Biden will meet Zelenskiy with $225 Million in Military Aid

PARIS (Reuters) – U.S. president Joe Biden is scheduled to meet Ukraine President Volodymyr Zelenskiy on Friday in Paris with a package containing $225 million worth of weapons, on the sidelines D-Day commemoration events.

This will be the first time they have spoken face to face since Zelenskiy’s visit to Washington in December when both of them fought against Republican opposition for more Ukraine aid. Next week, they will be meeting again at the G7 summit in Italy. Rich nations are discussing using Russian assets that were frozen after the invasion of Ukraine to provide $50 billion to Ukraine.

Zelenskiy said to Reuters in a statement last month that Western nations are taking too much time to decide on aid.

In remarks made in Normandy on Thursday, Biden drew an analogy between World War Two’s fight against tyranny, and Ukraine’s war with Russia. He called Russian President Vladimir Putin “dictator.”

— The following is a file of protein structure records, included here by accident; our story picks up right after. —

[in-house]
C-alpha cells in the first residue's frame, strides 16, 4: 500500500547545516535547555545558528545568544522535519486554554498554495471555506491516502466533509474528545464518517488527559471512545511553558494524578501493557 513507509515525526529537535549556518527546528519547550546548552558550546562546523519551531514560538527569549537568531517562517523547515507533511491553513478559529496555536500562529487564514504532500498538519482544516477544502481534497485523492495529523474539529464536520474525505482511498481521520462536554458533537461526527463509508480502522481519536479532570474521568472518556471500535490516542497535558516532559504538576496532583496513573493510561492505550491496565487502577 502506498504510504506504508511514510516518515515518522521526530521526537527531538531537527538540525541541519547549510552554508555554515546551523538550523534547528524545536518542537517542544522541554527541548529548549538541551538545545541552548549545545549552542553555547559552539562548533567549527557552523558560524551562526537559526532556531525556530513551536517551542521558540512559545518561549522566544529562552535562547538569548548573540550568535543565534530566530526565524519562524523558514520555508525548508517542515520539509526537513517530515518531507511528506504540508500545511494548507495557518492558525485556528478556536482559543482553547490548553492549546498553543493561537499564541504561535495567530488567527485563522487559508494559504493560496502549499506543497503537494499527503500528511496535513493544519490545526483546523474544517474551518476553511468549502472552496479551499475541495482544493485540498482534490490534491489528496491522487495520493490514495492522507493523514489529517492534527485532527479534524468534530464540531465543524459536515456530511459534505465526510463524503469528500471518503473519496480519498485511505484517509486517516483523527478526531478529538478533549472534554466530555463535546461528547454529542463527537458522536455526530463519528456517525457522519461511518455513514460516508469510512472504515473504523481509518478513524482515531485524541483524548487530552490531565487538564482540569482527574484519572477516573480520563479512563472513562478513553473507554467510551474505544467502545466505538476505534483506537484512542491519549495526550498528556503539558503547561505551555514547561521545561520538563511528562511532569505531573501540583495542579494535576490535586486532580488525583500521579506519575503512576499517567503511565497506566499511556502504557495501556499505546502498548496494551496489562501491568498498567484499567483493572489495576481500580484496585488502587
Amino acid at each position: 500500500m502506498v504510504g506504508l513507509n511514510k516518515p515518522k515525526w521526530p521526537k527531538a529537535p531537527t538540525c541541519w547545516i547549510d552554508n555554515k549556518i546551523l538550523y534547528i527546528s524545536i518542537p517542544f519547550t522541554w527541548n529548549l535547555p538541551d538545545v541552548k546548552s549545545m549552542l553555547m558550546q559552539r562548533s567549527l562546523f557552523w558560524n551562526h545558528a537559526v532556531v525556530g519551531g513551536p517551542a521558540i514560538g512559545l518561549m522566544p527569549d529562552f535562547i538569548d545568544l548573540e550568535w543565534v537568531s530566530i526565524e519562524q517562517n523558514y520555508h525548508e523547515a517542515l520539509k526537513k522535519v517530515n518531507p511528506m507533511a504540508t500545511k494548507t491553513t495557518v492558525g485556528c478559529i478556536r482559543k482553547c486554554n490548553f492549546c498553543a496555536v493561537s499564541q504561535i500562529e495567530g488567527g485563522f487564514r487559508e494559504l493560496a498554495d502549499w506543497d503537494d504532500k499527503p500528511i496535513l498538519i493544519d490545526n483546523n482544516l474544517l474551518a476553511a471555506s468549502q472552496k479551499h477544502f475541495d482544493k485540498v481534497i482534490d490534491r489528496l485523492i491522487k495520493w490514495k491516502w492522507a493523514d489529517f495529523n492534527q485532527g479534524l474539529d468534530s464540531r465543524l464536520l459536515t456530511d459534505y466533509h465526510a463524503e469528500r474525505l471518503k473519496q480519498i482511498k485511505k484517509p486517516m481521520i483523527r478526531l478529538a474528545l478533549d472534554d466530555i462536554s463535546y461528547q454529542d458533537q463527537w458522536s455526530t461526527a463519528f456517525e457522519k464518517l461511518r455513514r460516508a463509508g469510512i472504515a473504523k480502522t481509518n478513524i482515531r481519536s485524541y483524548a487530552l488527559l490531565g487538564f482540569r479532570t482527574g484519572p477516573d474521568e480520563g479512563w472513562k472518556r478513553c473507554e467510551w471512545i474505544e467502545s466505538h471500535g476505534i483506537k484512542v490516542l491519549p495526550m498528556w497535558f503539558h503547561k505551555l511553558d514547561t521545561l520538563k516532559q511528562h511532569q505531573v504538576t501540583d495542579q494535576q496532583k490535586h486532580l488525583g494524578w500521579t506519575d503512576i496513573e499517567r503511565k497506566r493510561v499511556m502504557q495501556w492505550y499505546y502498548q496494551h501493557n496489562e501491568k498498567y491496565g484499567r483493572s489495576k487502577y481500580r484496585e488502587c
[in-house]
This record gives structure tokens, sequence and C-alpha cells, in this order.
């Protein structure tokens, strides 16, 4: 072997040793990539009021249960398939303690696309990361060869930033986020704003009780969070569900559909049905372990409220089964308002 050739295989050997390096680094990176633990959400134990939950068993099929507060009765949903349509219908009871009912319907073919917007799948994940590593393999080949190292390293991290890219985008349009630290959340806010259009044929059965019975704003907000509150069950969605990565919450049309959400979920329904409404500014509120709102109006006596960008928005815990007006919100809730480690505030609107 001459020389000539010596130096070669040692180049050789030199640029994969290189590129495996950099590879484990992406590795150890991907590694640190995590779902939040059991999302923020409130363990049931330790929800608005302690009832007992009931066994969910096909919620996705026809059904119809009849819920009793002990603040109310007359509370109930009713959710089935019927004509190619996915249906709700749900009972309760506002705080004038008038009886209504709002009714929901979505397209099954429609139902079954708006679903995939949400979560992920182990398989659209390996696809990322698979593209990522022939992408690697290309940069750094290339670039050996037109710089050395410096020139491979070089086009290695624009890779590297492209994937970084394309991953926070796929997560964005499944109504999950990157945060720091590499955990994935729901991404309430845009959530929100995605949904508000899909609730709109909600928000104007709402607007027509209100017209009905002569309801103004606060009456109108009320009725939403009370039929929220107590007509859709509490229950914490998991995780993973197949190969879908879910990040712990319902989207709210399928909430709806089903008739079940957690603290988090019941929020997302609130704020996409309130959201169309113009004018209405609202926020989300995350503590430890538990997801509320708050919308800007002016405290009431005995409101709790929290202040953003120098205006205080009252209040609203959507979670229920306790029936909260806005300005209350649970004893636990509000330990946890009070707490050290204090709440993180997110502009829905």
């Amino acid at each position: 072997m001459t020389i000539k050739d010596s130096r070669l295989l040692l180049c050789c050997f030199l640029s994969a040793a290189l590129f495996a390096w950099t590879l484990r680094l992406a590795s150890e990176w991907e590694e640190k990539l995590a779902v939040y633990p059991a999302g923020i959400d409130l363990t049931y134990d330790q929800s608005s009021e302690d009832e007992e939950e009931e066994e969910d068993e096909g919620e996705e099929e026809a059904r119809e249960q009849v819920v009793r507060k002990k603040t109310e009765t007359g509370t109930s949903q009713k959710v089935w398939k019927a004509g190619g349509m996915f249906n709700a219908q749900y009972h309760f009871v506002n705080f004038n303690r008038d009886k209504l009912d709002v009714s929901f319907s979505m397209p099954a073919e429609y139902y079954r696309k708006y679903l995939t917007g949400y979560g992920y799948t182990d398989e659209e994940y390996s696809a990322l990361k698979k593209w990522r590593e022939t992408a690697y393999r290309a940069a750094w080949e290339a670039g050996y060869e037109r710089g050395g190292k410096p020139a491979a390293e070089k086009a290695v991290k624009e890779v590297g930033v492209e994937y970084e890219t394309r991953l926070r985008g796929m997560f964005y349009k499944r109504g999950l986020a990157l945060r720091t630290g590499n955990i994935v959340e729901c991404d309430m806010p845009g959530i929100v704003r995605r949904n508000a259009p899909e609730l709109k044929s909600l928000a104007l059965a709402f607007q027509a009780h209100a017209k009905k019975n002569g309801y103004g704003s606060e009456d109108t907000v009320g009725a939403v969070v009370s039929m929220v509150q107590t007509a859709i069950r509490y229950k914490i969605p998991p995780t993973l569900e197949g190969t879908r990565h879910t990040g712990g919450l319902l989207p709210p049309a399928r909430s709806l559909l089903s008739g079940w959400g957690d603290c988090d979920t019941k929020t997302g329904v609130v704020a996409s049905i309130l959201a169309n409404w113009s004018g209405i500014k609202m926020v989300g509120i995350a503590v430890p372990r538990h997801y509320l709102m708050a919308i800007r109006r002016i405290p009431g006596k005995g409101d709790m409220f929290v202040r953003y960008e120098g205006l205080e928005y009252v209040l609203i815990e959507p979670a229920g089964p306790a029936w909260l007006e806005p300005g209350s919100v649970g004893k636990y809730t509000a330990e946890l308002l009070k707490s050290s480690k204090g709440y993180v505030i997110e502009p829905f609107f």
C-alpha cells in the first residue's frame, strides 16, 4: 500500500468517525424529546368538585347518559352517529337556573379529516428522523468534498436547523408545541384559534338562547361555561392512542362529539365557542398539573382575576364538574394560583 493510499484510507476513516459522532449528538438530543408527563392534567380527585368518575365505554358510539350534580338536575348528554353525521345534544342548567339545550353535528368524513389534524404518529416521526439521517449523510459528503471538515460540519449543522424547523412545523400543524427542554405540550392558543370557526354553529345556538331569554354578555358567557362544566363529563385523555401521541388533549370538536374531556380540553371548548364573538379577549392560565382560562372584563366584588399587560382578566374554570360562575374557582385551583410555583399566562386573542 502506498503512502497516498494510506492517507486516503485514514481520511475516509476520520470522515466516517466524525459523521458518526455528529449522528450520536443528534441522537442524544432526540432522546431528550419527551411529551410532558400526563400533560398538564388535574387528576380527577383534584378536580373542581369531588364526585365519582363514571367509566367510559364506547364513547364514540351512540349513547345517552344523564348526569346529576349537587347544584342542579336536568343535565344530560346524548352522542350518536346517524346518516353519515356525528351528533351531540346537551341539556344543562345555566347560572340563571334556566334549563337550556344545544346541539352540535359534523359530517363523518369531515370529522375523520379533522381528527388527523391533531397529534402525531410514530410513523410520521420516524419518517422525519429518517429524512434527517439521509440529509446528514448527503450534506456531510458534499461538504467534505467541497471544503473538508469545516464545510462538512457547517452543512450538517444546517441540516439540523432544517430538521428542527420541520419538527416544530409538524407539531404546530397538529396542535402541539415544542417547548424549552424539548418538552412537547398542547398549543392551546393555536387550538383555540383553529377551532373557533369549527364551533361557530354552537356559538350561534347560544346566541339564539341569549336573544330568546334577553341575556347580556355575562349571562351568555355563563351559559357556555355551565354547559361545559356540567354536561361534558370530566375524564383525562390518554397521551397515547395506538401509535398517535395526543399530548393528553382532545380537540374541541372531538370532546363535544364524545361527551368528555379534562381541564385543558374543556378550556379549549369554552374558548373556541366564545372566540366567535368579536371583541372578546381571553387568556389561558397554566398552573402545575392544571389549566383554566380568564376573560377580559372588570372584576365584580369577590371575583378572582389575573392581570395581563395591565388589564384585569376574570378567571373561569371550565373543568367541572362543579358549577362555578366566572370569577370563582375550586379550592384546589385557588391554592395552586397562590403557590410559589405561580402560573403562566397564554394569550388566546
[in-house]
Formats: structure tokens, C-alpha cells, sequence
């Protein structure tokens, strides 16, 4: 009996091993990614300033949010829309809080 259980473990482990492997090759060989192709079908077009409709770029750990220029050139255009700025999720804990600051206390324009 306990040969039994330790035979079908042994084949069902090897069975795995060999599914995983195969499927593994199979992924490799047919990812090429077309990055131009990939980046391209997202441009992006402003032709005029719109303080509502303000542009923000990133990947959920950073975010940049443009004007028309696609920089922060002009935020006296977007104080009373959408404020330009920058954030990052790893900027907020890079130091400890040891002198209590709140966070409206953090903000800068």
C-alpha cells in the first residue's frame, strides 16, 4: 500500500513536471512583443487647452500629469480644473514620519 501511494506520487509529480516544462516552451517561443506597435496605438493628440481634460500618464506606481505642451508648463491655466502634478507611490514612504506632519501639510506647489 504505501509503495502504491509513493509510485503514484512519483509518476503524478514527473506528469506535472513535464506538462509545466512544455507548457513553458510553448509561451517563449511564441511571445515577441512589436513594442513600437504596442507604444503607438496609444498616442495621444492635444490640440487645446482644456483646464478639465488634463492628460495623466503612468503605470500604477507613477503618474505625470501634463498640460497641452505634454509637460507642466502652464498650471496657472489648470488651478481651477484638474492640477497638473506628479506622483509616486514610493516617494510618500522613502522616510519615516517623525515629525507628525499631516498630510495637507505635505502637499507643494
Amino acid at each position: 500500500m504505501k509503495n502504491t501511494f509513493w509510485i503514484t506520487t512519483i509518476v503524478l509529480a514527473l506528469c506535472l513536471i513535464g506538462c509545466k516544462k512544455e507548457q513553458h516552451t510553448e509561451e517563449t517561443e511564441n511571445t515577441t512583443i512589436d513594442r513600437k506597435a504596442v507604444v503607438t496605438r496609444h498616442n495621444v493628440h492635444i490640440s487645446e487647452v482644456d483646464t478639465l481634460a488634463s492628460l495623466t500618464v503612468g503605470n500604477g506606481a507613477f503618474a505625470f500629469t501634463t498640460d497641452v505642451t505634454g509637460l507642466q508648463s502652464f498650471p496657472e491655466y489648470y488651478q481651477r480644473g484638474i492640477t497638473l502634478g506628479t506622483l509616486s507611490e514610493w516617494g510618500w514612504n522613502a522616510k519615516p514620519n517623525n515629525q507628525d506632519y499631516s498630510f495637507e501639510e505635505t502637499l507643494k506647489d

Sources said that the $225 million worth of new weapons includes air defense interceptors and artillery rounds, among others. Sources say that Ukraine is struggling to defend Kharkiv after a Russian offensive on May 10, which overran some villages.

Biden changed his position last week and said that Ukraine could fire weapons supplied by the United States at Russian military targets in support of Kharkiv’s offensive.

Jon Finer, the deputy national security advisor at Washington’s Department of State, said that the United States was trying to catch up on Ukraine’s weapons needs.

Finer said that the U.S. lacked the supply of air defense interceptors and artillery munitions to help the Ukrainians turn the tide in the war.

He said that the Russia-Ukraine conflict is not only fought on the battlefield but also in the factories of Europe and Ukraine.

Daleep Singh told the same group that it was difficult to reach a consensus about the frozen assets.

We’re knee-deep in trying to make a deal, said Singh. He said that he would be returning to Italy to continue negotiations on Friday.

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